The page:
BlackBerry Reuters

Research in Motion, makers of Blackberry smartphones, saw a sharp jump in its stock price on Tuesday as rumors of a potential buyout by Samsung surfaced. The stock rose 8.9 percent, up to $17.61 a share as of 1:30 ET.

RIM's stock fell 75 percent last year, and, an acquisition by Samsung, according to Bloomberg, would give Samsung a leg up on its main competition, Apple. Samsung currently manufactures phones with Android and Windows Phone 7 operating systems, and adding RIM's Blackberry platform would give Samsung the ability to make phones with three of the largest operating systems.

This has been speculated before, and it does have logic to it in the sense that Samsung has no viable high-end smartphone operating system, and increasingly reselling Android or Windows Phone is being viewed as a commodity business, Tavis McCourt, a Morgan Keegan and Co. analyst in Nashville, told Bloomberg News.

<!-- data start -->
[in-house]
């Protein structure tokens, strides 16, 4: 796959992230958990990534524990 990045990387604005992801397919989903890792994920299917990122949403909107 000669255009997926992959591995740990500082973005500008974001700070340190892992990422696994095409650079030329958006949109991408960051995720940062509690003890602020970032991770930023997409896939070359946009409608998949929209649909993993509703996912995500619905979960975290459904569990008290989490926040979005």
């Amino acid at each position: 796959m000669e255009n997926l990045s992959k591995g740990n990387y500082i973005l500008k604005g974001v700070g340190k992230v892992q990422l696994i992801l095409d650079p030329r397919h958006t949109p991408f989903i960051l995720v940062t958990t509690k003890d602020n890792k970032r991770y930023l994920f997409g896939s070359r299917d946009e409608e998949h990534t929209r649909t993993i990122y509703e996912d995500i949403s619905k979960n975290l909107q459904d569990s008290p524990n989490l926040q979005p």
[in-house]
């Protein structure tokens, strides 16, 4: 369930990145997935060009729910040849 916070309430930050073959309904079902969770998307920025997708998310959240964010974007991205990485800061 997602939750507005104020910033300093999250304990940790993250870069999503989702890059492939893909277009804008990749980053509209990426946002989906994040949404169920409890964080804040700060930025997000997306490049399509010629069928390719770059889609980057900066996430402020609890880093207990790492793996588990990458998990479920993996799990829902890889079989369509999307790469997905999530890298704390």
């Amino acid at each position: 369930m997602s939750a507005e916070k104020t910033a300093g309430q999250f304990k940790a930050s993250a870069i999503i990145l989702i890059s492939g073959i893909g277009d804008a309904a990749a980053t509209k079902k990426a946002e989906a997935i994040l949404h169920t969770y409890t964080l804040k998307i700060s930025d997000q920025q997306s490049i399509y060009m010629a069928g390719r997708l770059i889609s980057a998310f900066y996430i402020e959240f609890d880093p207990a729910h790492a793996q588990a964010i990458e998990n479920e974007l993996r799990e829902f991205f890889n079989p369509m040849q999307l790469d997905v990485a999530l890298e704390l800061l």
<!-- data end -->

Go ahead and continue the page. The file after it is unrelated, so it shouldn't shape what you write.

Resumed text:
Blackberry's market share has been dropping, despite new models sporting touchscreens and an upgrading browser. According to Bloomberg, the company's share of U.S. mobile-phone subscribers in the three months through November dropped to 6.5 percent from 7.1 percent in the previous quarter. Samsung, based in South Korea, increased to 25.6 percent from 25.3 percent, and Apple gained 1.4 percentage points to 11.2 percent.

Even if a deal is not reached, the possibility of a licensing agreement between Samsung and RIM still remains.